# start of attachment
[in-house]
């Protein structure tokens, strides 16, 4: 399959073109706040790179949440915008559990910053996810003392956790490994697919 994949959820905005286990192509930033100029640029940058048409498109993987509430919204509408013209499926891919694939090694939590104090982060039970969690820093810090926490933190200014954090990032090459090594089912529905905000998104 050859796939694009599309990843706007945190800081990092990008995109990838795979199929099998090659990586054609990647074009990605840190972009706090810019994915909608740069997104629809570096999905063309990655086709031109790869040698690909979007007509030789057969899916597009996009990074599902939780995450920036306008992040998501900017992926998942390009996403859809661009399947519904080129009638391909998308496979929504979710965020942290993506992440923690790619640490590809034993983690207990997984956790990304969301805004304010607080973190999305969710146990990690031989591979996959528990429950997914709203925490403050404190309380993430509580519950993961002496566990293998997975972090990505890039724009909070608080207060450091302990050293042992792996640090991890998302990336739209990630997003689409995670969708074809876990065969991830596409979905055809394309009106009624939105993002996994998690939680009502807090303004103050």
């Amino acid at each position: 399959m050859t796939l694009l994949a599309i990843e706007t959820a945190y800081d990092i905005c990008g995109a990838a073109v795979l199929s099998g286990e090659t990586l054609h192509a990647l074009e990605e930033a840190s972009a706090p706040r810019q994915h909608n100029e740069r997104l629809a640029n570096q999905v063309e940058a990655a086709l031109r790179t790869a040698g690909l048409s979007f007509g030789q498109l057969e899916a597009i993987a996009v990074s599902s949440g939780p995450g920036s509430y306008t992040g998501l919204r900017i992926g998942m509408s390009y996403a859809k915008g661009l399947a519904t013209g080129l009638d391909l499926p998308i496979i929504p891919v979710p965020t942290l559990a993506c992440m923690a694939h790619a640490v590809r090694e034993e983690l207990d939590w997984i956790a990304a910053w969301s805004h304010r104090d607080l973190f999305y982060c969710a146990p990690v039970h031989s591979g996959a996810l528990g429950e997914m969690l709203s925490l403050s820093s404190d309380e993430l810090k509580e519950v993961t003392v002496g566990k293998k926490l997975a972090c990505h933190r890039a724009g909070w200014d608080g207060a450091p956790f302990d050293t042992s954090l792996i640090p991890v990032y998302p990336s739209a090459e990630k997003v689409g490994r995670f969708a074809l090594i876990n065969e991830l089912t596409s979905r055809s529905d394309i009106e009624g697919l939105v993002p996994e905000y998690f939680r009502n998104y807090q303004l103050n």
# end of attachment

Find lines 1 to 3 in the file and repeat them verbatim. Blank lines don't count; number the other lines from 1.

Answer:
[in-house]
């Protein structure tokens, strides 16, 4: 399959073109706040790179949440915008559990910053996810003392956790490994697919 994949959820905005286990192509930033100029640029940058048409498109993987509430919204509408013209499926891919694939090694939590104090982060039970969690820093810090926490933190200014954090990032090459090594089912529905905000998104 050859796939694009599309990843706007945190800081990092990008995109990838795979199929099998090659990586054609990647074009990605840190972009706090810019994915909608740069997104629809570096999905063309990655086709031109790869040698690909979007007509030789057969899916597009996009990074599902939780995450920036306008992040998501900017992926998942390009996403859809661009399947519904080129009638391909998308496979929504979710965020942290993506992440923690790619640490590809034993983690207990997984956790990304969301805004304010607080973190999305969710146990990690031989591979996959528990429950997914709203925490403050404190309380993430509580519950993961002496566990293998997975972090990505890039724009909070608080207060450091302990050293042992792996640090991890998302990336739209990630997003689409995670969708074809876990065969991830596409979905055809394309009106009624939105993002996994998690939680009502807090303004103050």
């Amino acid at each position: 399959m050859t796939l694009l994949a599309i990843e706007t959820a945190y800081d990092i905005c990008g995109a990838a073109v795979l199929s099998g286990e090659t990586l054609h192509a990647l074009e990605e930033a840190s972009a706090p706040r810019q994915h909608n100029e740069r997104l629809a640029n570096q999905v063309e940058a990655a086709l031109r790179t790869a040698g690909l048409s979007f007509g030789q498109l057969e899916a597009i993987a996009v990074s599902s949440g939780p995450g920036s509430y306008t992040g998501l919204r900017i992926g998942m509408s390009y996403a859809k915008g661009l399947a519904t013209g080129l009638d391909l499926p998308i496979i929504p891919v979710p965020t942290l559990a993506c992440m923690a694939h790619a640490v590809r090694e034993e983690l207990d939590w997984i956790a990304a910053w969301s805004h304010r104090d607080l973190f999305y982060c969710a146990p990690v039970h031989s591979g996959a996810l528990g429950e997914m969690l709203s925490l403050s820093s404190d309380e993430l810090k509580e519950v993961t003392v002496g566990k293998k926490l997975a972090c990505h933190r890039a724009g909070w200014d608080g207060a450091p956790f302990d050293t042992s954090l792996i640090p991890v990032y998302p990336s739209a090459e990630k997003v689409g490994r995670f969708a074809l090594i876990n065969e991830l089912t596409s979905r055809s529905d394309i009106e009624g697919l939105v993002p996994e905000y998690f939680r009502n998104y807090q303004l103050n």